I think the policemen involved in this French incident were as clueless as those who think that Park is the same as Neutral (and there seem to be several). All normal cars can be turned off while the car is in motion. We’re only giving this guy the benefit of the doubt because some cheeser did a poor job of installing hand controls and we don’t know what he could have done wrong. French automobile engineers are quite whimsical but a Renault technician (does that mean mechanic or some suit that writes the service manuals?) should be talented enough to solve this driver’s dilemma. I have my doubts that his directions were being followed.
I would still like to hear an explanation as to why the car couldn’t be shifted to neutral. Regardless of where the accelerator and brake controls are located or incorrectly installed, that wouldn’t affect the shifter. What’s more plausible to me is panicky people are nothing more than babbling balls of jello. It’s really, really, hard to get a babbling ball of jello to follow instructions.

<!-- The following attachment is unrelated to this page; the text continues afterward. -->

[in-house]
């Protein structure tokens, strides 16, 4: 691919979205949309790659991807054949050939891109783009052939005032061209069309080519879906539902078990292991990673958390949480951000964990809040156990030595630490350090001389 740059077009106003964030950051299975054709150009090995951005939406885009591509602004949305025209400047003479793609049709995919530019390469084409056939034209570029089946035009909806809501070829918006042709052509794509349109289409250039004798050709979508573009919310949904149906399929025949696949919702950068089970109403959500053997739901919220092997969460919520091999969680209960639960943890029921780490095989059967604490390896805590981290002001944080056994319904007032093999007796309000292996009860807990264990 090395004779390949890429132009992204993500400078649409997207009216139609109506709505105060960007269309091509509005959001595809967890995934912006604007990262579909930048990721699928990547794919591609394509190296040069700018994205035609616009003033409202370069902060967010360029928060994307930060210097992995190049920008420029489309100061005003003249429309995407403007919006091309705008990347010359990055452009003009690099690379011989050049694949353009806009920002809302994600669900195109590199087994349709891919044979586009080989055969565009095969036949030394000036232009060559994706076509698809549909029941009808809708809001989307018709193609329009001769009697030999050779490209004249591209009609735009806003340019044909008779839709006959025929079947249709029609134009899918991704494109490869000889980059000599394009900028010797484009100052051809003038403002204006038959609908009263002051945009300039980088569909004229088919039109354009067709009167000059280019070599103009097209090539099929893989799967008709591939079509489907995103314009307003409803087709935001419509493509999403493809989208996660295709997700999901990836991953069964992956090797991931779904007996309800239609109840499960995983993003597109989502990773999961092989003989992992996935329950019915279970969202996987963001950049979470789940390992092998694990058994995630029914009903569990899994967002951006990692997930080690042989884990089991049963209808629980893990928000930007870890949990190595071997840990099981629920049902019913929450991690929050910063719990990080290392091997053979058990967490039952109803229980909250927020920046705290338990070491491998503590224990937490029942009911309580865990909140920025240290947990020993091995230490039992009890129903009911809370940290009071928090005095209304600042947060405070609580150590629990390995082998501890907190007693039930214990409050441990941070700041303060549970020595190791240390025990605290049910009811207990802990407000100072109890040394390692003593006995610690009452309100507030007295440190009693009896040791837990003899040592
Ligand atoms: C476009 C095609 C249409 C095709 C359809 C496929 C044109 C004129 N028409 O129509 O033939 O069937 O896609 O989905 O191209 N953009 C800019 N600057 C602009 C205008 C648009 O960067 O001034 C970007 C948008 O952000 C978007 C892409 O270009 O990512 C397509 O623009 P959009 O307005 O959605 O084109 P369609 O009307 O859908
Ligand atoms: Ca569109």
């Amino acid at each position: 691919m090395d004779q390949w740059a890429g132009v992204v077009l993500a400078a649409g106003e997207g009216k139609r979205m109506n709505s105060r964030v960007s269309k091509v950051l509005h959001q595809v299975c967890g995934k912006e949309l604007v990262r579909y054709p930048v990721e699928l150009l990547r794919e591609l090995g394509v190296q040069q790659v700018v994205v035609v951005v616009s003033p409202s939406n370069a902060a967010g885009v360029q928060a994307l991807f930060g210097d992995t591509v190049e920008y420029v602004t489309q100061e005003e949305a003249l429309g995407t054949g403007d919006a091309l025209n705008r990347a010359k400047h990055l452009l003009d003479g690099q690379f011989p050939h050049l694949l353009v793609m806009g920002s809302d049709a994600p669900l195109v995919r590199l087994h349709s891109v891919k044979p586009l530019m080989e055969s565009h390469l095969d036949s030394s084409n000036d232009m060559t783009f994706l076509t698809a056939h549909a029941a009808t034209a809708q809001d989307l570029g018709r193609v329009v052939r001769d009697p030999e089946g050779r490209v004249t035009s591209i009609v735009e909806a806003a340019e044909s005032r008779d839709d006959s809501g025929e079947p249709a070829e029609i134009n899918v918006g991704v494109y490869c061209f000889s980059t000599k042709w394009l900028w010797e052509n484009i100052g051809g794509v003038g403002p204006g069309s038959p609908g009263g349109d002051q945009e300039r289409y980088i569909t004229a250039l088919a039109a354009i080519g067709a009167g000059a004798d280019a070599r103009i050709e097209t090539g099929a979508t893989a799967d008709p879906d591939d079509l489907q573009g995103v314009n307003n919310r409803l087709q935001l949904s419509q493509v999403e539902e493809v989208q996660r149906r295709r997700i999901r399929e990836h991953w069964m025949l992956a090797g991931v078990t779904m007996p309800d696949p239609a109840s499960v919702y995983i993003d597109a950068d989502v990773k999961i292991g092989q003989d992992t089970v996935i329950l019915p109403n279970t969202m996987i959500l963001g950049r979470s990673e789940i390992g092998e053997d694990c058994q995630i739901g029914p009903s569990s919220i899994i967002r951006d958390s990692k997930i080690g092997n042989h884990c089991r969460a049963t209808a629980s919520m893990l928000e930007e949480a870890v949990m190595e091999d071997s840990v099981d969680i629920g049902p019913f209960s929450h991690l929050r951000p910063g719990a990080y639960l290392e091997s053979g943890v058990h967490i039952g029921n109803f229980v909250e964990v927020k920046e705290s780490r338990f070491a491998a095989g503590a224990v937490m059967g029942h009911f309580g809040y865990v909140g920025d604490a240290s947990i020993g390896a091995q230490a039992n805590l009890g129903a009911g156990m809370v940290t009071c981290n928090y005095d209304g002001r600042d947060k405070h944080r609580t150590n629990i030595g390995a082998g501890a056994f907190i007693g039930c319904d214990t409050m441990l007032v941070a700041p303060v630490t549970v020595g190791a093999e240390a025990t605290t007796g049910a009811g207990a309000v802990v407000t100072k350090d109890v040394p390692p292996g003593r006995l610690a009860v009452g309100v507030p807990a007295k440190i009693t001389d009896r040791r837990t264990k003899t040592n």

I will preemptively call bullshit on this. And then I will ask: what kind of car is this?
In any event, slamming it into park won’t do a whole lot at first. There is a parking pawl that will try to engage to lock the transmission, but with the car moving at more than a few MPH, it won’t be able to drop into position; it’ll grind and growl until you slow down to maybe 3 MPH, and then it will drop in, and the car will lurch to a stop.
The alternative is to slam it into neutral. Assuming the accelerator pedal is stuck to the floor somehow (which caused this whole scenario), the engine will go to redline, and the ECU’s rev-limiter will kick in and hold it there. The engine will be screaming, but it won’t destroy itself, as long as you can shut it down in the next minute or so.
If you shudder at these thoughts, I would remind you that both of these options are better than careening into a grove of oak trees at 100+ MPH.